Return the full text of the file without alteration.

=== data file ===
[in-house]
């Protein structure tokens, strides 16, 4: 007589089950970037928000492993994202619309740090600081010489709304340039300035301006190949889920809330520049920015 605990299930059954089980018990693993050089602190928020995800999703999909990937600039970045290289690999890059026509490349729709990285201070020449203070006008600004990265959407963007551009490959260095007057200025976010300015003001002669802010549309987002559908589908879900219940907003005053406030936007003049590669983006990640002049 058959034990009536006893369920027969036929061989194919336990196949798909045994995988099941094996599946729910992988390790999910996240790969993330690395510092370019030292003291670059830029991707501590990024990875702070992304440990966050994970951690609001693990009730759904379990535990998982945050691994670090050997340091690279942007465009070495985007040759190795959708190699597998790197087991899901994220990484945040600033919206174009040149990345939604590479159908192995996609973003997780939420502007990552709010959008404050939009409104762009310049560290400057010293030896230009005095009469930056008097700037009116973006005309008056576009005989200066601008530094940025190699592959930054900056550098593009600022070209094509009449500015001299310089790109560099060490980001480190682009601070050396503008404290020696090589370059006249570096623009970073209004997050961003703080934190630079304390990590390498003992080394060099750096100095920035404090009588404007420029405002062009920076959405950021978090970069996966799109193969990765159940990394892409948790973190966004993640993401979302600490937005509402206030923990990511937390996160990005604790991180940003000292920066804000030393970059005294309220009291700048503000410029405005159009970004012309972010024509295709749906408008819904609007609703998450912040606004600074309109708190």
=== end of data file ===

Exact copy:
[in-house]
């Protein structure tokens, strides 16, 4: 007589089950970037928000492993994202619309740090600081010489709304340039300035301006190949889920809330520049920015 605990299930059954089980018990693993050089602190928020995800999703999909990937600039970045290289690999890059026509490349729709990285201070020449203070006008600004990265959407963007551009490959260095007057200025976010300015003001002669802010549309987002559908589908879900219940907003005053406030936007003049590669983006990640002049 058959034990009536006893369920027969036929061989194919336990196949798909045994995988099941094996599946729910992988390790999910996240790969993330690395510092370019030292003291670059830029991707501590990024990875702070992304440990966050994970951690609001693990009730759904379990535990998982945050691994670090050997340091690279942007465009070495985007040759190795959708190699597998790197087991899901994220990484945040600033919206174009040149990345939604590479159908192995996609973003997780939420502007990552709010959008404050939009409104762009310049560290400057010293030896230009005095009469930056008097700037009116973006005309008056576009005989200066601008530094940025190699592959930054900056550098593009600022070209094509009449500015001299310089790109560099060490980001480190682009601070050396503008404290020696090589370059006249570096623009970073209004997050961003703080934190630079304390990590390498003992080394060099750096100095920035404090009588404007420029405002062009920076959405950021978090970069996966799109193969990765159940990394892409948790973190966004993640993401979302600490937005509402206030923990990511937390996160990005604790991180940003000292920066804000030393970059005294309220009291700048503000410029405005159009970004012309972010024509295709749906408008819904609007609703998450912040606004600074309109708190």